Creating Polygon-Shaded Maps
Version(s): 8.0, 7.0, 6.1, 6.0
Last Modified Date: 08 Nov 2014
Article Note: This article is no longer actively maintained by Tableau. We continue to make it available because the information is still valuable, but some steps may vary due to product changes.
You can create polygon-shaded maps using geocoding that is built into Tableau Desktop. This article describes how to create a view with shading on custom areas, completing the following procedures:
- Obtaining the outline coordinates of the regions of interest.
- Creating a table of these coordinates in the decimal latitude and longitude format.
- Linking the table with your current data.
- Setting up a Tableau workbook with the polygon mark type to shade the regions of interest.
You will need the attached workbook, PolygonMap, to complete this exercise.
About the Polygon Map data source
The Excel workbook used for this example contains two worksheets. The Orders worksheet contains data for 10 sales: Order ID, Date, Sales, and Customer State.
In the Polygon worksheet:
- [State] is used as the key field to link with the data table.
- [Vertex Type] is optional.
- [Latitude] uses the decimal format.
- [Longitude] uses the decimal format.
- [Point Order] tells Tableau in what order to draw the outline.
- [Polygon Number] is used to draw separate polygons for states that have multiple land bodies, such as islands.
See how the data tables are joined
Download and save the attached workbook PolygonMap.twbx.
Start a new workbook, click Connect to Data > Import from Workbook, and navigate to and select PolygonMaps.twbx.
The Data window shows dimensions and measures from two tables. In this example, the tables were joined on Customer State from the Orders table and STATE from the Polygon table, using a left join.
To see how the tables are joined, complete the following steps:
- In the Data window, right-click the connection and select Edit Tables.
- In the Tables dialog box, select Polygon$ and click Edit.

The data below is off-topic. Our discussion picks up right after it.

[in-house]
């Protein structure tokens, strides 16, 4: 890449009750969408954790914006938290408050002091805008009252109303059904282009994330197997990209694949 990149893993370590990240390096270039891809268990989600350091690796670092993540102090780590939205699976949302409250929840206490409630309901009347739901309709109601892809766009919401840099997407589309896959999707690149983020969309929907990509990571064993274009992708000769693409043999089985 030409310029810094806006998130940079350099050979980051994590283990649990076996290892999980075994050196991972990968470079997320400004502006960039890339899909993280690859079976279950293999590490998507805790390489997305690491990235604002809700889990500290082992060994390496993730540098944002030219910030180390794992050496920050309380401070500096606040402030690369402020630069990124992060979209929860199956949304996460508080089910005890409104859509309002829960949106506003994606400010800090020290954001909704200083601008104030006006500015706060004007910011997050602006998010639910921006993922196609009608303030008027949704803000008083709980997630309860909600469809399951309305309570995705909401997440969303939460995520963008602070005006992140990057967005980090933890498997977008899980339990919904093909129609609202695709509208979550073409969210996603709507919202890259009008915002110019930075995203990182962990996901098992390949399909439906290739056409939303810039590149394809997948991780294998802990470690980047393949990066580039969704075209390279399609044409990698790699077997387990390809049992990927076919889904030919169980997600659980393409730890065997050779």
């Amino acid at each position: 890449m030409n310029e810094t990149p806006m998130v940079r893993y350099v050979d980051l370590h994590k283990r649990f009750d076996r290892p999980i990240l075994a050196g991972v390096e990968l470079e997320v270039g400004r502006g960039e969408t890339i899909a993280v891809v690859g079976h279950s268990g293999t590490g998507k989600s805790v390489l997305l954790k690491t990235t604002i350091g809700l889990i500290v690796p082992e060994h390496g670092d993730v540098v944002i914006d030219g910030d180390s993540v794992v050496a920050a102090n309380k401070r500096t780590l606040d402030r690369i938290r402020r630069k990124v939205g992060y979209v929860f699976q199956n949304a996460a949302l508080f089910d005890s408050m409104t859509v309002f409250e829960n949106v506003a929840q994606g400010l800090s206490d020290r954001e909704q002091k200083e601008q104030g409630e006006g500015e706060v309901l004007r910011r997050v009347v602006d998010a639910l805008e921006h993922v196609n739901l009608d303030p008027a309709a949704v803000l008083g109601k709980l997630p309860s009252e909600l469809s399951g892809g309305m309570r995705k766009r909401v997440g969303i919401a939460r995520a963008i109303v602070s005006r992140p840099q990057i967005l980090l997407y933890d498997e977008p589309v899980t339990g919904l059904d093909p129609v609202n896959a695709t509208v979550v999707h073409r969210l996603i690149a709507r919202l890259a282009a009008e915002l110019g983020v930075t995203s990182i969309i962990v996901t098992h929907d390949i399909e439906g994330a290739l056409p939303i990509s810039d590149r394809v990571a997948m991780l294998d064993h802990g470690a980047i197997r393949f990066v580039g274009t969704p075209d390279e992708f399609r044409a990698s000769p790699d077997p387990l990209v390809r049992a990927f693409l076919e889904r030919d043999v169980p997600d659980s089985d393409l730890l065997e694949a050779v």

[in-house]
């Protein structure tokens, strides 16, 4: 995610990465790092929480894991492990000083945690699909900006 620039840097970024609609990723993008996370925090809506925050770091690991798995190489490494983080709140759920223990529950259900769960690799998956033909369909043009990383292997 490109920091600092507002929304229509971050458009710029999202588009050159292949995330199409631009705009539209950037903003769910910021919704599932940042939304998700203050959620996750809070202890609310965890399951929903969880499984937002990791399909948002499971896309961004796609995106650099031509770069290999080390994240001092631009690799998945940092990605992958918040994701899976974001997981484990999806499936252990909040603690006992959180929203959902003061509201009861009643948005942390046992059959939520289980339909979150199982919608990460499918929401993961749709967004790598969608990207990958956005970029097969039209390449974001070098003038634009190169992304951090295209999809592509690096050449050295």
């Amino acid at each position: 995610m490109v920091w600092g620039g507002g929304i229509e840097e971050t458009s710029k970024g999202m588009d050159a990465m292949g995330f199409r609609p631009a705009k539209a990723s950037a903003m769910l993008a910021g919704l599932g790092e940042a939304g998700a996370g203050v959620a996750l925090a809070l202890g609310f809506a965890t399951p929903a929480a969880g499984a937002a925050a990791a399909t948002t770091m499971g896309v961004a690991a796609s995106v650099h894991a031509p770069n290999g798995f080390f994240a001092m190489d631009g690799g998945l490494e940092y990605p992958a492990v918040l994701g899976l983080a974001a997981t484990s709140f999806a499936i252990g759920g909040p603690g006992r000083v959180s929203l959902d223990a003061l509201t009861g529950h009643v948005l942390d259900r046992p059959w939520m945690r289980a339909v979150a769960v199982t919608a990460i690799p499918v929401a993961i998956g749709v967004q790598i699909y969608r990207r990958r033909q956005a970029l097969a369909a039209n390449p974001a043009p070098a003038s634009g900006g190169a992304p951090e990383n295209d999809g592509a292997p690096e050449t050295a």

- In the Edit Table dialog box, click the Join tab, and see the join clause that indicates the tables are joined on the Customer State and STATE fields.
- Close any open dialog boxes without making any changes.
Create a polygon-shaded map view and variations
In the Measures pane double-click LONGITUDE and then double-click LATITUDE.
Tableau adds Longitude to the Columns shelf and Latitude to the Rows shelf.
On the Marks card, in the list, select Polygon.
From the Dimensions pane, drag POINTORDER to Path on the Marks card.
Note: By default, the POINTORDER and POLYGON NUMBER fields were measures. In this workbook, they are converted to dimensions. To do this, you right-click the field in the Measures pane, and select Convert to Dimension.
From the Dimensions pane, drag STATE to Color, and then drag another instance of STATE to Detail.
At this point, the upper islands of Wisconsin are not shaded and the border with the Upper Peninsula doesn’t look right.
To correct this problem, from the Dimensions pane, drag POLYGON NUMBER to Detail.
Here are two more ways you can use shading based on custom region.
To use gradient shading based on sales, from the Measures pane, drag Sales to Color, to replace the existing STATE field.
To make the map labels visible through the shading, adjust the transparency slider for Color.
Alternate Search Terms:Data Sources Maps